“The legal research is a big part of this,” Webster says.
When asked whether the oil and gas industry has exerted any pressure on county government yet, Webster says no, but he describes the industry as “an active participant” and “an important stakeholder” that will have an equal opportunity to give input at public hearings and during written comment periods.
In addition to possible water and air pollution, issues the county is examining include visual, noise, lighting, drainage, agricultural, historic/archeological/cultural and geologic impacts.
Webster says that while other Colorado counties have explored tighter regulations on oil and gas drilling (Douglas and Arapahoe counties have explored assessing transportation impact fees, for instance), Boulder County is breaking new ground.
“We’re not going to adopt something that’s already out there,” Webster says. “Otherwise, we would have done a one-month moratorium.”
Conrad Lattes, assistant county attorney, says the legal area in which the county needs to be careful not to step on the state’s toes is “operational conflict” with COGCC rules.
“It’s a tricky business, because we have federal laws and state laws that govern certain subject matter,” he says. “We have limits on the jurisdiction that the county government has. We can only regulate in areas that have been granted to us by the state government. And even in those areas where we have general jurisdiction, if there is operational conflict between local regulations and state regulations, then we are pre-empted from regulating that subject matter.”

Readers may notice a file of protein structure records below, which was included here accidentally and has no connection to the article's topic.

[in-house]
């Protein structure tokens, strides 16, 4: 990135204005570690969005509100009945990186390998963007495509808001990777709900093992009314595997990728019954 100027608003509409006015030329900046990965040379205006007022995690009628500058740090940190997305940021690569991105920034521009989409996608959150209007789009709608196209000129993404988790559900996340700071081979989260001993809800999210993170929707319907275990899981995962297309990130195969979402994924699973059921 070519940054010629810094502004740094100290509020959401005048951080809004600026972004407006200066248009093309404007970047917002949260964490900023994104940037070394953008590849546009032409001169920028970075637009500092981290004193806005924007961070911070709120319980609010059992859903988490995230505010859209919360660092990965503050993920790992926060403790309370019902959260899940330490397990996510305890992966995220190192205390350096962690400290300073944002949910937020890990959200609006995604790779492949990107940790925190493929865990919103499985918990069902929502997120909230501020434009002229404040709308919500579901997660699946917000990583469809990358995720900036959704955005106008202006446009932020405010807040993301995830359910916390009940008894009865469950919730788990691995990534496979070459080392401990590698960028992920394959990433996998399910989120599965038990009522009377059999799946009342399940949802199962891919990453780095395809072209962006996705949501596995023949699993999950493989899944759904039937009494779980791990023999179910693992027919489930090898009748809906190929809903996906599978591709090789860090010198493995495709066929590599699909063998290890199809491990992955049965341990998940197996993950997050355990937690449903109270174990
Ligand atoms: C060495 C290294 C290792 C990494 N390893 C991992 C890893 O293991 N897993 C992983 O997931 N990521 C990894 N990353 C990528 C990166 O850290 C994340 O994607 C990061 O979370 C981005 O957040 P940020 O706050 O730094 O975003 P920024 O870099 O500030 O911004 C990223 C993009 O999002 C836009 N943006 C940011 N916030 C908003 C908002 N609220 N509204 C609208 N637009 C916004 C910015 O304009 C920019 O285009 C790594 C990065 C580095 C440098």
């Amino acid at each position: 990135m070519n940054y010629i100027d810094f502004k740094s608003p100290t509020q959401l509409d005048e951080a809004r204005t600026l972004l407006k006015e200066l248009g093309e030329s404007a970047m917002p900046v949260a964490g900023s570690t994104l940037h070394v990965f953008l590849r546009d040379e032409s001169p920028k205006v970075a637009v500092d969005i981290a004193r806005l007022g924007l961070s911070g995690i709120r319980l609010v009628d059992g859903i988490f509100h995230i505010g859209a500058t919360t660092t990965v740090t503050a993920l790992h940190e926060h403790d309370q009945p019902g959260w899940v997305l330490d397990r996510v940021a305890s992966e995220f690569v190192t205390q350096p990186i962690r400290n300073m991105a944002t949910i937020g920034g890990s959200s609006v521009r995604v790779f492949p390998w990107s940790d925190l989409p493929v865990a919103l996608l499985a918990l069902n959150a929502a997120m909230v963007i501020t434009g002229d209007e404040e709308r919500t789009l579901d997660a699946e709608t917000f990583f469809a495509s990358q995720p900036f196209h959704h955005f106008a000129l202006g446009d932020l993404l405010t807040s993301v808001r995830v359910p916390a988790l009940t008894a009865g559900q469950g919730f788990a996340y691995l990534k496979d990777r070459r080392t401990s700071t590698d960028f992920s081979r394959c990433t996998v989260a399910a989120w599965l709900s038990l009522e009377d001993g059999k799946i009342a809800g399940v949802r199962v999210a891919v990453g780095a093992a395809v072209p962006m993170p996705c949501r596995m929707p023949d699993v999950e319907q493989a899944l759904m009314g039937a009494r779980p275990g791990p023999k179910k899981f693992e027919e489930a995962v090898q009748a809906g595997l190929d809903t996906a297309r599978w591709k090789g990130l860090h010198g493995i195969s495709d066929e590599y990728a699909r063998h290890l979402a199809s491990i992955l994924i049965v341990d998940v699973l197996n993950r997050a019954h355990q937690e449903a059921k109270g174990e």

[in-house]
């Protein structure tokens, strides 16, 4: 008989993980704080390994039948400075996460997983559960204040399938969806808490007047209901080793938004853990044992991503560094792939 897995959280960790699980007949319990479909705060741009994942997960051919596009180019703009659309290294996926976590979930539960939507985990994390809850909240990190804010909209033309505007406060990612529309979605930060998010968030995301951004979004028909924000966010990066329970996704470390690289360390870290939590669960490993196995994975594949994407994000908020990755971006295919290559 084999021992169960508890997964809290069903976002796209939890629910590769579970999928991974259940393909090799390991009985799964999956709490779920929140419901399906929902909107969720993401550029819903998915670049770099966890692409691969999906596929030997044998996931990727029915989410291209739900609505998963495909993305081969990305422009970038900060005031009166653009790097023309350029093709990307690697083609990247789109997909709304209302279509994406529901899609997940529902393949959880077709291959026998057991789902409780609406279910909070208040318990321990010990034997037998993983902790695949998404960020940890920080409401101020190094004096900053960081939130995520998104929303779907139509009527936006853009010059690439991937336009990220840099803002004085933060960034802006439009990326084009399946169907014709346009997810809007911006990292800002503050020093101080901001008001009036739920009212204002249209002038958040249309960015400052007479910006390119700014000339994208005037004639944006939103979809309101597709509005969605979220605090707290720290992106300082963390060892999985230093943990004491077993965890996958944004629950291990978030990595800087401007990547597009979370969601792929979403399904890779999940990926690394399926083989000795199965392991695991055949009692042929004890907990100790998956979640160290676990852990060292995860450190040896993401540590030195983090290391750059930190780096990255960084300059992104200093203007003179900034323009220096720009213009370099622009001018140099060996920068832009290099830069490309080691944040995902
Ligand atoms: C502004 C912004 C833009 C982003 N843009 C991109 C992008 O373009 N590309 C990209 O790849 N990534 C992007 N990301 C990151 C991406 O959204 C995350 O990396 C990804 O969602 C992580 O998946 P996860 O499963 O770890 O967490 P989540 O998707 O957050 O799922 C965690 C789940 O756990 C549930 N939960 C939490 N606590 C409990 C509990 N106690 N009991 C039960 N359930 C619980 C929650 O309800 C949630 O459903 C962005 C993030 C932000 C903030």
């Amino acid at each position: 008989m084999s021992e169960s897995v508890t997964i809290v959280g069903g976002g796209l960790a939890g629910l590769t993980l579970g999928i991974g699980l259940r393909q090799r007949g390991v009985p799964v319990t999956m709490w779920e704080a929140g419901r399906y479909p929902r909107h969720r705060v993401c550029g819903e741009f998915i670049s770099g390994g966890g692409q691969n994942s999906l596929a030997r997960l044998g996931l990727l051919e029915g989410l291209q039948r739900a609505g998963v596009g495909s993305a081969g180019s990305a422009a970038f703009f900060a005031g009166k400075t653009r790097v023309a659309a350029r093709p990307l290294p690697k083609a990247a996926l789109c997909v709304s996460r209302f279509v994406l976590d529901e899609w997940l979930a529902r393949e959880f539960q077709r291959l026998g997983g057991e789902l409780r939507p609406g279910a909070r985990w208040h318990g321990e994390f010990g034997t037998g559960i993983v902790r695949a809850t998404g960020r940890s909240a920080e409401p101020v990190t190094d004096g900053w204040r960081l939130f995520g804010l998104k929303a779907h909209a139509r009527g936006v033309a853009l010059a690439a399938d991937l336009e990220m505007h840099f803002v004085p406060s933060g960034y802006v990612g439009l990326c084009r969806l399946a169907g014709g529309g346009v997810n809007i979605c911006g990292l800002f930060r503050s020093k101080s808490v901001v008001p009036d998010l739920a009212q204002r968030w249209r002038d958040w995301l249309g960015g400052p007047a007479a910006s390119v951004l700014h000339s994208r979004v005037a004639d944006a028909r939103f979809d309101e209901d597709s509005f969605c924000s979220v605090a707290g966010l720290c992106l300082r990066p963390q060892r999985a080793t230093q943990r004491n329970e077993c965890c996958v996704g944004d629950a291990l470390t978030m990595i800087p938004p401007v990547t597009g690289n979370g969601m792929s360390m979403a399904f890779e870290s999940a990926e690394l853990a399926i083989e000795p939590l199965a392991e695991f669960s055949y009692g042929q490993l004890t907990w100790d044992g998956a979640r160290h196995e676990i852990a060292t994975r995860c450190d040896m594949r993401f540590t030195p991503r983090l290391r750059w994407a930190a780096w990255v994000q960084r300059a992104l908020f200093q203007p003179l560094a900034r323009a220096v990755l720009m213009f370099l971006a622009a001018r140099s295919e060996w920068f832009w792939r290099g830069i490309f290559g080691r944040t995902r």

In a Nov. 16, 2011, memo provided to the county commissioners at their March 1 hearing on the subject, attorney Barbara Green outlined some of the possibilities for local restrictions on oil and gas drilling, and gave her assessment of how likely each is to be challenged successfully by the state.
In the memo, she says that while counties probably can’t ban such operations outright, they may be able to limit them to certain areas or zoning classifications. And she notes that courts have upheld counties’ rights to require special use permits for oil/gas activities to minimize impacts on things like adjacent uses, traffic and the environment.
Green also says that counties have the right to protect surface and drinking water quality, as well as wildlife habitat, especially if the standards used are consistent with state regulations in those areas.
New setbacks from bodies of water are unlikely to stand, she writes, but counties may have more success with efforts related to stormwater, sediment/erosion control and the discharge of dredged and fill materials. However, Green acknowledges that it would be unlikely for a county to regulate technical aspects of oil/gas extraction methods, like the types of fluids injected.
Finally, she says, counties cannot require access to companies’ records.
The county has created a website that has various resources about the effort, including an interactive map and public comments. It can be found at http://bit.ly/bcoilgas.